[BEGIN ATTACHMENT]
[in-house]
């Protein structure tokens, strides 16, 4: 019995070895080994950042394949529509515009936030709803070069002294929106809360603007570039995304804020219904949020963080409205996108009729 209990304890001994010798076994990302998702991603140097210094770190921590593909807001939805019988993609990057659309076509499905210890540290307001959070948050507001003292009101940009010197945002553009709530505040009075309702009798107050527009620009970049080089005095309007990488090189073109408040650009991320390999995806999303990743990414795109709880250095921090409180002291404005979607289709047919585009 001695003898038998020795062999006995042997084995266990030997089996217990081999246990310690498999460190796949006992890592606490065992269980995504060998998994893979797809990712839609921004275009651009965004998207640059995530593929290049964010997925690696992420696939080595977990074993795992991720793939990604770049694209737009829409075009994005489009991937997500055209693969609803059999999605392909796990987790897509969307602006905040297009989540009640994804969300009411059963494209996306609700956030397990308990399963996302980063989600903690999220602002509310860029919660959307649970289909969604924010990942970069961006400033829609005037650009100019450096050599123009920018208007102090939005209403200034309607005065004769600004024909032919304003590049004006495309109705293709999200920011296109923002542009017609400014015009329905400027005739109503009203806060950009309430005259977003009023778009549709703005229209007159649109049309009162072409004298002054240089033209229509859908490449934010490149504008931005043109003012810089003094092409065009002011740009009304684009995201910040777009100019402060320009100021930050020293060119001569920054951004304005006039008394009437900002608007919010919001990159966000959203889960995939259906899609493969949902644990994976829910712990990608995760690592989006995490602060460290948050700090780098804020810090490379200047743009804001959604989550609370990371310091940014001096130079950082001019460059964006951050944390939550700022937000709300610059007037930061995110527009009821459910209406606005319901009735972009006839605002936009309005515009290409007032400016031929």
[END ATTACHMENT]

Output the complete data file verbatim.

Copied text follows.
[in-house]
């Protein structure tokens, strides 16, 4: 019995070895080994950042394949529509515009936030709803070069002294929106809360603007570039995304804020219904949020963080409205996108009729 209990304890001994010798076994990302998702991603140097210094770190921590593909807001939805019988993609990057659309076509499905210890540290307001959070948050507001003292009101940009010197945002553009709530505040009075309702009798107050527009620009970049080089005095309007990488090189073109408040650009991320390999995806999303990743990414795109709880250095921090409180002291404005979607289709047919585009 001695003898038998020795062999006995042997084995266990030997089996217990081999246990310690498999460190796949006992890592606490065992269980995504060998998994893979797809990712839609921004275009651009965004998207640059995530593929290049964010997925690696992420696939080595977990074993795992991720793939990604770049694209737009829409075009994005489009991937997500055209693969609803059999999605392909796990987790897509969307602006905040297009989540009640994804969300009411059963494209996306609700956030397990308990399963996302980063989600903690999220602002509310860029919660959307649970289909969604924010990942970069961006400033829609005037650009100019450096050599123009920018208007102090939005209403200034309607005065004769600004024909032919304003590049004006495309109705293709999200920011296109923002542009017609400014015009329905400027005739109503009203806060950009309430005259977003009023778009549709703005229209007159649109049309009162072409004298002054240089033209229509859908490449934010490149504008931005043109003012810089003094092409065009002011740009009304684009995201910040777009100019402060320009100021930050020293060119001569920054951004304005006039008394009437900002608007919010919001990159966000959203889960995939259906899609493969949902644990994976829910712990990608995760690592989006995490602060460290948050700090780098804020810090490379200047743009804001959604989550609370990371310091940014001096130079950082001019460059964006951050944390939550700022937000709300610059007037930061995110527009009821459910209406606005319901009735972009006839605002936009309005515009290409007032400016031929």